Saturday, February 29, 2020

Tagaytay Medical Center's Healthcare Stories during Taal Volcano Eruption

On January 12, 2020, one of the scenic and active volcano in the Philippines the Taal Volcano located in the province of Batangas erupted. 

International and local news along with the widespread information on different social media sites updates the situation of the affected communities and the nearby provinces. 

Taal Volcano was on Alert Level 4 in just hours upon the detection of the volcanic activity, Tagaytay was faced with massive power outages, water shortages, and intermittent cellphone signals. As the situation turned worse, it also affected the health workers’ like the Tagaytay Medical Center (TMC) in terms of their personal and family lives. Nonetheless, they remained unfazed and dedicated to their call of serving patients in need during this emergency. TMC is part of the Mount Grace Hospitals Inc.

As a healthcare worker myself, the call of duty is the standing ground along with the innate response of serving the people in need. 

Tagaytay's population of 71 thousand doubles on weekends and holidays. Taal erupted on a Sunday that is why the surge of patients in the ER of TMC was unimaginable. TMC is located by the Tagaytay Rotonda, the city's most populated area. 

Around 50 patients were brought to TMC-Emergency Room on Jan 12 and 13; with cases related to respiratory and allergic reactions, some have pre-existing illnesses and were triggered by the condition, some cases were vehicular accidents.

Luther Melodias, an ER Nurse at Tagaytay Medical Center expressed his initial thoughts: "Unang unang pumasok sa isip ko is safety naming lahat. Safety ng mga pasyente, mga staff at syempre ng family ko. Iniisip ko din kung paano maililipat ng matiwasay ang mga pasyente."
And, during the height of the situation responding to patient's needs along with the numerous earthquake: "The scenario was very scary, stressful and traumatic. Kasi maya't maya nalindol sa hospital at nawawalan pa ng kuryente." 
How they are coping up with the stress of responding to patients: "I prayed for our safety, and trusted my colleagues during the time of calamity."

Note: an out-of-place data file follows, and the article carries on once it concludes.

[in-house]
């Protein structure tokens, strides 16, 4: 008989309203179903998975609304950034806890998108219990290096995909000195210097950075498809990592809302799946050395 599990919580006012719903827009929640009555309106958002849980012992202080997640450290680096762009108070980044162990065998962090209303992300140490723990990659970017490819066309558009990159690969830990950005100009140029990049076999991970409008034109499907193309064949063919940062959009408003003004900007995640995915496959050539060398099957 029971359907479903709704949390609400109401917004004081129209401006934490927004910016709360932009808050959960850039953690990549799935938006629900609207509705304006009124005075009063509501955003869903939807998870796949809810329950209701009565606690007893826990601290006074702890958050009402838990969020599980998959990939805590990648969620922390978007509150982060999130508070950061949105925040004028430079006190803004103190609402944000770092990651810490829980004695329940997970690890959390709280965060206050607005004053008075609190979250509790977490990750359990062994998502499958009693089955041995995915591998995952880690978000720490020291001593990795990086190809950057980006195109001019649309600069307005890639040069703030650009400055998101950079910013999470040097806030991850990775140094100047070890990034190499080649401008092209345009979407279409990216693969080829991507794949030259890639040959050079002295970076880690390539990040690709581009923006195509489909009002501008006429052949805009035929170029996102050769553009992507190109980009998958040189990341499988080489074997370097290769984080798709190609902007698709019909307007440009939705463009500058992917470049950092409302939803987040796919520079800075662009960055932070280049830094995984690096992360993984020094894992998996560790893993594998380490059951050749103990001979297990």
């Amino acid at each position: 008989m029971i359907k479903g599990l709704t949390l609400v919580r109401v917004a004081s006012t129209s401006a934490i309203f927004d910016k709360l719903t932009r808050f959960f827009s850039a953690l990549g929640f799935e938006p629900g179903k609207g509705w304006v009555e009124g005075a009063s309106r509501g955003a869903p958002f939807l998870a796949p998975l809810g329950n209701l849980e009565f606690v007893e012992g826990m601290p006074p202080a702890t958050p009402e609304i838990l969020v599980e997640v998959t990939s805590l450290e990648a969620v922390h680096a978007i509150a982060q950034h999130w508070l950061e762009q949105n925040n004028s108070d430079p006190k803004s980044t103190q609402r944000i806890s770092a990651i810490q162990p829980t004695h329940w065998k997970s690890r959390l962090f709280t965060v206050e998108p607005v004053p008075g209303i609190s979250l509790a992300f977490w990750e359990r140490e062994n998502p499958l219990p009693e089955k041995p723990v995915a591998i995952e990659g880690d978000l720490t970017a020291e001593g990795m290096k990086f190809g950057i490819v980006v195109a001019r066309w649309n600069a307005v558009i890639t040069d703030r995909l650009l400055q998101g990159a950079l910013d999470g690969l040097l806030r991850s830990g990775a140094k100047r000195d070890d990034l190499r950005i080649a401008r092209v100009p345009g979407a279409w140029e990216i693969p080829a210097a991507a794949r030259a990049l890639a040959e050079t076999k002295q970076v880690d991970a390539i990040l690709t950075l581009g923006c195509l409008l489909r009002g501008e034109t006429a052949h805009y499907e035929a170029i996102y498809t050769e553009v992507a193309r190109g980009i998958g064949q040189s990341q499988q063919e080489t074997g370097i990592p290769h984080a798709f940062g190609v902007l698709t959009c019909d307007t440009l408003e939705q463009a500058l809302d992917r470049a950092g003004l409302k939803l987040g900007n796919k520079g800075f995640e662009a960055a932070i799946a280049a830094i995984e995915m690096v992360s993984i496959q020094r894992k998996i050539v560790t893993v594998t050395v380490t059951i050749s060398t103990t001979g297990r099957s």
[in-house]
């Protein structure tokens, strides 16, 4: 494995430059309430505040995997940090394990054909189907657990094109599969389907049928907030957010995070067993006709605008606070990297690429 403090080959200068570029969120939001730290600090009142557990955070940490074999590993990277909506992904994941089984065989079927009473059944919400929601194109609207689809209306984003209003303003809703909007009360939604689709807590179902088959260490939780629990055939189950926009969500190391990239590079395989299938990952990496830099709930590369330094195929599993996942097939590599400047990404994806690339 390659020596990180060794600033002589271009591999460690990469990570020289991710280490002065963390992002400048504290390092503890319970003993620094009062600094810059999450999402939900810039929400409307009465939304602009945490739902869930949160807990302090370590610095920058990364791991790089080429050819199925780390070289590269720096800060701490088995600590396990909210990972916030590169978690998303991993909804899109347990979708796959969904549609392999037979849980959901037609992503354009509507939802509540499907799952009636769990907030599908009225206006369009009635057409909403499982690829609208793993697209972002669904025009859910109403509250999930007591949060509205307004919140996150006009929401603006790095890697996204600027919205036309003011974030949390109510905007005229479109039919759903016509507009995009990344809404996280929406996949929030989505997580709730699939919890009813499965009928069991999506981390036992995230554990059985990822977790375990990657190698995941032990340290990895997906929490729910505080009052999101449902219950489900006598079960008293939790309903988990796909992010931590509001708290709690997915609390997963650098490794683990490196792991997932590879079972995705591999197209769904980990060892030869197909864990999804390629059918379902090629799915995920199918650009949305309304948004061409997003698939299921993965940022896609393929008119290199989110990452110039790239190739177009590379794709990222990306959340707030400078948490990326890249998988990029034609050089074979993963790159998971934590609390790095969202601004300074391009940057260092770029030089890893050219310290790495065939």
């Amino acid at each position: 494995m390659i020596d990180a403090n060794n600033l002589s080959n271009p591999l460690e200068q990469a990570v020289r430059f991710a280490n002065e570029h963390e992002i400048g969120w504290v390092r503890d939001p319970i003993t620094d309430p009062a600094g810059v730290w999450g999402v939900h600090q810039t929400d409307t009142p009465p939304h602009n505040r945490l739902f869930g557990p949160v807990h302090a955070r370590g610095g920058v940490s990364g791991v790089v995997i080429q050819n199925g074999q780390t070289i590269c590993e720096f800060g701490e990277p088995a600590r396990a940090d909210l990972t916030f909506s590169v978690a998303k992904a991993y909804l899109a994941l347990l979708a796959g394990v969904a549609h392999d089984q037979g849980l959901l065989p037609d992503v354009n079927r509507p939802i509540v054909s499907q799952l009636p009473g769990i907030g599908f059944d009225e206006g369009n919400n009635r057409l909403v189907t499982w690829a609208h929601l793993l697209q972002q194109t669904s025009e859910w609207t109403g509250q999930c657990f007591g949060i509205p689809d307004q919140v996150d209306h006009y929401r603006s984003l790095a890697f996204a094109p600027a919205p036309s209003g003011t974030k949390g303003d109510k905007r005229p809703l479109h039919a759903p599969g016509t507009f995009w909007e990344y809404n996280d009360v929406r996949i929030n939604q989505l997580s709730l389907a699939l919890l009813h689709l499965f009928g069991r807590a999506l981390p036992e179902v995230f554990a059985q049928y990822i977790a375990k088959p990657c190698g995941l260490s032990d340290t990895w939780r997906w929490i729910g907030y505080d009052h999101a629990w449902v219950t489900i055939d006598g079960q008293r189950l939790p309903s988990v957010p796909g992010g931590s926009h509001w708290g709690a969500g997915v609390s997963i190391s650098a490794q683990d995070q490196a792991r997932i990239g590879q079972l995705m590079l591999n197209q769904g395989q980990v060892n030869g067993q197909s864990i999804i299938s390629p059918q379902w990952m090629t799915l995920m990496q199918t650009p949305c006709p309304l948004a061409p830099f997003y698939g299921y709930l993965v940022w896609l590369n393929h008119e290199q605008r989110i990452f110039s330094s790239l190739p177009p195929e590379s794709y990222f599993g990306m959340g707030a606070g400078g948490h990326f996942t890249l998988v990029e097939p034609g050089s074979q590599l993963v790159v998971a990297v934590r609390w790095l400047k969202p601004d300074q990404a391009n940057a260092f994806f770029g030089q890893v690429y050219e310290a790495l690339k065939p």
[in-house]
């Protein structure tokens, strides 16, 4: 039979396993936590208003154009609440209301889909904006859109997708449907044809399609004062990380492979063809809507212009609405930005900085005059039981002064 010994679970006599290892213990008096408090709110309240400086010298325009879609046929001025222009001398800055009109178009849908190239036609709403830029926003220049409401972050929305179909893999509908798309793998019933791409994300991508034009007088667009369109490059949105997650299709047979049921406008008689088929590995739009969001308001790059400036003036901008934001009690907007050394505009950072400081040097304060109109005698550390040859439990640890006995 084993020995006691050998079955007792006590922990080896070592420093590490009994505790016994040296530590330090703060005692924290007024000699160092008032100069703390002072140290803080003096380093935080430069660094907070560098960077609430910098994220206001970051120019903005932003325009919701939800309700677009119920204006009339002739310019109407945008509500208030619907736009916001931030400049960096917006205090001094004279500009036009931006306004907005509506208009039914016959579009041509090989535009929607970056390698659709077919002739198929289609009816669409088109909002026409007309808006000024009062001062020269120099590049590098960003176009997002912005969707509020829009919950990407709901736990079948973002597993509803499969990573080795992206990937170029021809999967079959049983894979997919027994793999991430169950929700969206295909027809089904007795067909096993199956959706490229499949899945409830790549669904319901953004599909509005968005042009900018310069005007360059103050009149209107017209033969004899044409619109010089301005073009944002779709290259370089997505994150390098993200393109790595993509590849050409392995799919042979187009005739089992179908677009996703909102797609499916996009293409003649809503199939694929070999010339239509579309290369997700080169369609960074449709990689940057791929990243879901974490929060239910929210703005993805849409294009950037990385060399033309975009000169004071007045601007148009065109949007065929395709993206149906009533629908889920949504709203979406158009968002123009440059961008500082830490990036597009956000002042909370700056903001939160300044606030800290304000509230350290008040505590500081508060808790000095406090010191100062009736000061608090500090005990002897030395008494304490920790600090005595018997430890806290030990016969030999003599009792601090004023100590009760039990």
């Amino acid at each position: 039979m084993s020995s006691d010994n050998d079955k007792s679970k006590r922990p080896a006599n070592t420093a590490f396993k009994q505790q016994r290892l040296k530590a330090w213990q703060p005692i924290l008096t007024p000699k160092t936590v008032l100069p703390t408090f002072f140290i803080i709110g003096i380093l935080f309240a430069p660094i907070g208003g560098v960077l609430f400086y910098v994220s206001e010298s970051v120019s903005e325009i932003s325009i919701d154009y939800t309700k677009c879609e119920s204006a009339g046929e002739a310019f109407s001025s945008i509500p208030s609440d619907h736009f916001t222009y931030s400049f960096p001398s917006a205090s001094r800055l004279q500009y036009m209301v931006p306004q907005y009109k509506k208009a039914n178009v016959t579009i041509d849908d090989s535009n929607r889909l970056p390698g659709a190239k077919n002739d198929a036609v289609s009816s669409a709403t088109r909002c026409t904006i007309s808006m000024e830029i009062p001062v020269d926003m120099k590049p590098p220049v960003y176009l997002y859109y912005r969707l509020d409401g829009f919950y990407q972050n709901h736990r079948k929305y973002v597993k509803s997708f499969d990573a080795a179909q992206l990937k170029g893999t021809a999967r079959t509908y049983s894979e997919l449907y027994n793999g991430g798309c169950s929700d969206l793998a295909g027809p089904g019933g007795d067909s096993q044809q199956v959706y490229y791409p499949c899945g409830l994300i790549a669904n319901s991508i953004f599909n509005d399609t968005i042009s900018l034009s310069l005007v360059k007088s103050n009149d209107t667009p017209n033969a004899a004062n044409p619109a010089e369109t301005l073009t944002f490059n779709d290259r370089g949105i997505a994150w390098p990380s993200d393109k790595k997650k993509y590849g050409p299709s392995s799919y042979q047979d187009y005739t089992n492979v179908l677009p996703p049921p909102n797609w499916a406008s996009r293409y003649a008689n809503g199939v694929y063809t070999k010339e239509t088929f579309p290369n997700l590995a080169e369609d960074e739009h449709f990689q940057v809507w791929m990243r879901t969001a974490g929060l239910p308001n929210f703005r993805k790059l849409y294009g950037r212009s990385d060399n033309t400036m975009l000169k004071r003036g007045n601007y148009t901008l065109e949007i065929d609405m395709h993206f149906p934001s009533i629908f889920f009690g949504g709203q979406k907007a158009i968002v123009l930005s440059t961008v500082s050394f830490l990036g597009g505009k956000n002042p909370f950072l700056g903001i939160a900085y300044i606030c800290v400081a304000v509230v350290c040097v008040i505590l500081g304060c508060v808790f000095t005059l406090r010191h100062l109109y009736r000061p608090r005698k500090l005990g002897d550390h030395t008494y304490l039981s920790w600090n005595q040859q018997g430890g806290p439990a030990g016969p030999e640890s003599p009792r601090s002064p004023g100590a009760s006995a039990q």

Patients' safety was paramount, amidst the chaos, ambulances from TMC and other Mount Grace Hospitals began ferrying-in patients especially ICU-patients from TMC to other MG hospitals and other nearby medical centers.

Ms. Ganate an ICU Head Nurse of TMC on handling and transferring a patient from TMC to Westlake Medical Center: "During evacuation time the patient again experienced difficulty of breathing. The doctor made a thorough assessment and made orders. Nurses carried out orders and closely monitored the patient. When the patient was more stable, the transfer was then facilitated."

Dr. Francis Olaso, an ER Doctor and a Resident on duty: "I was honestly preoccupied with the safety of our patients at that time, especially those admitted in the ICU. I was also thinking of how I would respond to the situation given the unpredictability of the said calamity."

A patient and a resident of Tagaytay who is diagnosed with Acute respiratory failure secondary to chronic obstructive pulmonary disease (COPD) arrived in TMC-ER on January 14, he was intubated attached to the medical ventilator. The patients' family initially wanted to move to another hospital, eventually settled in because of the quality of care provided by TMC's facilities, doctors and staff. "We are really grateful that we do not need to look for another hospital. The staff is friendly and kind. We were well-received and treated with great attention."

Why is there a need to move patients to other MG hospitals? 

  • Because of the surge of Tagaytay's population during the time of the eruption they felt that it is best to join forces with their sister hospitals in providing the best healthcare emergency resources. 
  • TMC bayanihan/synergy is the move that allows patients to get the continuity of care from one hospital to another accredited hospital. 

The South Cluster hospitals of Mount Grace Hospitals, Inc. (MGHI), comprising of TMC, Westlake Medical Center (WMC), and HealthServ Los Banos Medical Center (HSLB). Their response to Taal Volcano’s eruption serves as an example of how hospitals should respond to disasters if a natural calamity strikes major urban locations.

After the first week of the Taal eruption, TMC conducted relief operations and medical missions along with the South Cluster group in the affected communities. TMC with the continuous effort to caution residents and Tagaytay tourists to wear a face mask to prevent inhalation of volcanic ash and wear shades for eye protection. 

Awareness within the community not only to the affected locality should be conducted, giving emphasis to the so-called "The Big One". 

TMC's healthcare personnel standing firm and dedicated to serving the community. 


  1. Wow, I can only imagine the situation when it happened. I hope that they can recover soon.

  2. It is unfortunate we have to deal with various natural emergencies areound the world. However, it is good that people can be prepared and there are always others willing to help.